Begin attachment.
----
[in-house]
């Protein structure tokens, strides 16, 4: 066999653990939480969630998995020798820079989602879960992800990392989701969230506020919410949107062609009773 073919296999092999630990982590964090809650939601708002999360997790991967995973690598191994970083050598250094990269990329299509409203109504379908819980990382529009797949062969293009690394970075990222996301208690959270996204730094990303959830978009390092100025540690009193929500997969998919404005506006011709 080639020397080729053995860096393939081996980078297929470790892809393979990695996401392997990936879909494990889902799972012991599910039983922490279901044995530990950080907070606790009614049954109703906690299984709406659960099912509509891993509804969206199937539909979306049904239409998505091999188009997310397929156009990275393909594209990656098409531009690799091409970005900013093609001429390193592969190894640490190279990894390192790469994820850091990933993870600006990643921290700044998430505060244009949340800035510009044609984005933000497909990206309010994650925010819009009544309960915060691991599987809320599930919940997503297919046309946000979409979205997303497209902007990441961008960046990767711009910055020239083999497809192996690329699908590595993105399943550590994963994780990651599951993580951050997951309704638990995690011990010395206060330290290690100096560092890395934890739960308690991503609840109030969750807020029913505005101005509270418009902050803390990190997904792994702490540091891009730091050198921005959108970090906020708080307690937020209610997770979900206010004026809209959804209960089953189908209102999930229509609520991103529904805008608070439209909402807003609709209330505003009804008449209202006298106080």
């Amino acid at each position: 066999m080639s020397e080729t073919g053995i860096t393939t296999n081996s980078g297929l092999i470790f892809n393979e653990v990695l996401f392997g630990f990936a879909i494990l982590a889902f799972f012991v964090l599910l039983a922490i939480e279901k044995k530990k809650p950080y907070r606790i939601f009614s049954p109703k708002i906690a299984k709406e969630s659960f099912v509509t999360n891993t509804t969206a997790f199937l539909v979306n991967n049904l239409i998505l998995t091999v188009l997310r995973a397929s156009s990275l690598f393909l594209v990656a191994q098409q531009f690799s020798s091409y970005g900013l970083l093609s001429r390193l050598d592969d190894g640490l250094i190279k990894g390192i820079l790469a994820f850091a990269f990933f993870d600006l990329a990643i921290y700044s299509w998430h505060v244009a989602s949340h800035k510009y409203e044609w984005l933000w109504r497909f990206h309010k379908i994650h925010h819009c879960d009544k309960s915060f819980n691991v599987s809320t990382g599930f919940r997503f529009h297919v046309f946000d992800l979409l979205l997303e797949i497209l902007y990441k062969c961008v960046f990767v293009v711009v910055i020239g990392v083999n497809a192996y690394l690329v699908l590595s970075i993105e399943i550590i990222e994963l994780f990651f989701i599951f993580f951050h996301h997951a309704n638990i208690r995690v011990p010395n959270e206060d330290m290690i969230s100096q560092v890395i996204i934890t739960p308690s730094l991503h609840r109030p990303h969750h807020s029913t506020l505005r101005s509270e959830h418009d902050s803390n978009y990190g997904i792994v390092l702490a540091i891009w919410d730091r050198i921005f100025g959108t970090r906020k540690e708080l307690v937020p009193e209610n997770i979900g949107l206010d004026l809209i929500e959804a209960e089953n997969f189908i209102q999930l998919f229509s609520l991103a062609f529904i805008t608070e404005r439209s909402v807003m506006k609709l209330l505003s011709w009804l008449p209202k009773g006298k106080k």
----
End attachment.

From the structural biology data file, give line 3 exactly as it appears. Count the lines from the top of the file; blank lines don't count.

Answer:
């Amino acid at each position: 066999m080639s020397e080729t073919g053995i860096t393939t296999n081996s980078g297929l092999i470790f892809n393979e653990v990695l996401f392997g630990f990936a879909i494990l982590a889902f799972f012991v964090l599910l039983a922490i939480e279901k044995k530990k809650p950080y907070r606790i939601f009614s049954p109703k708002i906690a299984k709406e969630s659960f099912v509509t999360n891993t509804t969206a997790f199937l539909v979306n991967n049904l239409i998505l998995t091999v188009l997310r995973a397929s156009s990275l690598f393909l594209v990656a191994q098409q531009f690799s020798s091409y970005g900013l970083l093609s001429r390193l050598d592969d190894g640490l250094i190279k990894g390192i820079l790469a994820f850091a990269f990933f993870d600006l990329a990643i921290y700044s299509w998430h505060v244009a989602s949340h800035k510009y409203e044609w984005l933000w109504r497909f990206h309010k379908i994650h925010h819009c879960d009544k309960s915060f819980n691991v599987s809320t990382g599930f919940r997503f529009h297919v046309f946000d992800l979409l979205l997303e797949i497209l902007y990441k062969c961008v960046f990767v293009v711009v910055i020239g990392v083999n497809a192996y690394l690329v699908l590595s970075i993105e399943i550590i990222e994963l994780f990651f989701i599951f993580f951050h996301h997951a309704n638990i208690r995690v011990p010395n959270e206060d330290m290690i969230s100096q560092v890395i996204i934890t739960p308690s730094l991503h609840r109030p990303h969750h807020s029913t506020l505005r101005s509270e959830h418009d902050s803390n978009y990190g997904i792994v390092l702490a540091i891009w919410d730091r050198i921005f100025g959108t970090r906020k540690e708080l307690v937020p009193e209610n997770i979900g949107l206010d004026l809209i929500e959804a209960e089953n997969f189908i209102q999930l998919f229509s609520l991103a062609f529904i805008t608070e404005r439209s909402v807003m506006k609709l209330l505003s011709w009804l008449p209202k009773g006298k106080k």